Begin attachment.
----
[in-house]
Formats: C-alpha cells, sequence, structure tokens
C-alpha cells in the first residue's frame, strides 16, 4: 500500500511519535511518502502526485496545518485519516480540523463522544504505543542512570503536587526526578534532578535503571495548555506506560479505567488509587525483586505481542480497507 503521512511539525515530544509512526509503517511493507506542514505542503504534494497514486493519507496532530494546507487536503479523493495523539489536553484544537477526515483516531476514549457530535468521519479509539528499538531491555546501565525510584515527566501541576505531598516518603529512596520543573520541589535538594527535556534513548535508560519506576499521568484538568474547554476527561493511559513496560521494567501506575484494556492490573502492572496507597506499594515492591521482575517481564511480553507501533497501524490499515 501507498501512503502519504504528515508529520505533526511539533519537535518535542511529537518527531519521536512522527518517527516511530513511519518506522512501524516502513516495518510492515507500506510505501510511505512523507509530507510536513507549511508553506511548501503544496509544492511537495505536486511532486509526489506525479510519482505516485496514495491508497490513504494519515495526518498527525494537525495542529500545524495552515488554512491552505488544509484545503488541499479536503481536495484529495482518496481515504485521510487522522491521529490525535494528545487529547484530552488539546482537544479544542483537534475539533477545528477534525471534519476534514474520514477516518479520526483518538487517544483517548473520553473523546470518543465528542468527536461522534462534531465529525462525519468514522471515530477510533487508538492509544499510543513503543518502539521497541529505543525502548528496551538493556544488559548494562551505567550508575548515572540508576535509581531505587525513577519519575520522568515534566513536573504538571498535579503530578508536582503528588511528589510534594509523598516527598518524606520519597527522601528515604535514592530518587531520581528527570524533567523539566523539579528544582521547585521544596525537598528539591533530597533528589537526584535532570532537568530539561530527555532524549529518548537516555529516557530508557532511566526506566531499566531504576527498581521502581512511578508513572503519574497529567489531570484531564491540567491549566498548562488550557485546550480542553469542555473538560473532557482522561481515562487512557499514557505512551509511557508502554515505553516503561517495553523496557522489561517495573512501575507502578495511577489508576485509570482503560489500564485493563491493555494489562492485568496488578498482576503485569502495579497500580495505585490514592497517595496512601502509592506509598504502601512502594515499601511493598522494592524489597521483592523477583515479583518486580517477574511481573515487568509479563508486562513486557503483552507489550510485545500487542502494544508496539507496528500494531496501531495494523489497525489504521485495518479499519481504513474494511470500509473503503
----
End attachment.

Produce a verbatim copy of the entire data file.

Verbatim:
[in-house]
Formats: C-alpha cells, sequence, structure tokens
C-alpha cells in the first residue's frame, strides 16, 4: 500500500511519535511518502502526485496545518485519516480540523463522544504505543542512570503536587526526578534532578535503571495548555506506560479505567488509587525483586505481542480497507 503521512511539525515530544509512526509503517511493507506542514505542503504534494497514486493519507496532530494546507487536503479523493495523539489536553484544537477526515483516531476514549457530535468521519479509539528499538531491555546501565525510584515527566501541576505531598516518603529512596520543573520541589535538594527535556534513548535508560519506576499521568484538568474547554476527561493511559513496560521494567501506575484494556492490573502492572496507597506499594515492591521482575517481564511480553507501533497501524490499515 501507498501512503502519504504528515508529520505533526511539533519537535518535542511529537518527531519521536512522527518517527516511530513511519518506522512501524516502513516495518510492515507500506510505501510511505512523507509530507510536513507549511508553506511548501503544496509544492511537495505536486511532486509526489506525479510519482505516485496514495491508497490513504494519515495526518498527525494537525495542529500545524495552515488554512491552505488544509484545503488541499479536503481536495484529495482518496481515504485521510487522522491521529490525535494528545487529547484530552488539546482537544479544542483537534475539533477545528477534525471534519476534514474520514477516518479520526483518538487517544483517548473520553473523546470518543465528542468527536461522534462534531465529525462525519468514522471515530477510533487508538492509544499510543513503543518502539521497541529505543525502548528496551538493556544488559548494562551505567550508575548515572540508576535509581531505587525513577519519575520522568515534566513536573504538571498535579503530578508536582503528588511528589510534594509523598516527598518524606520519597527522601528515604535514592530518587531520581528527570524533567523539566523539579528544582521547585521544596525537598528539591533530597533528589537526584535532570532537568530539561530527555532524549529518548537516555529516557530508557532511566526506566531499566531504576527498581521502581512511578508513572503519574497529567489531570484531564491540567491549566498548562488550557485546550480542553469542555473538560473532557482522561481515562487512557499514557505512551509511557508502554515505553516503561517495553523496557522489561517495573512501575507502578495511577489508576485509570482503560489500564485493563491493555494489562492485568496488578498482576503485569502495579497500580495505585490514592497517595496512601502509592506509598504502601512502594515499601511493598522494592524489597521483592523477583515479583518486580517477574511481573515487568509479563508486562513486557503483552507489550510485545500487542502494544508496539507496528500494531496501531495494523489497525489504521485495518479499519481504513474494511470500509473503503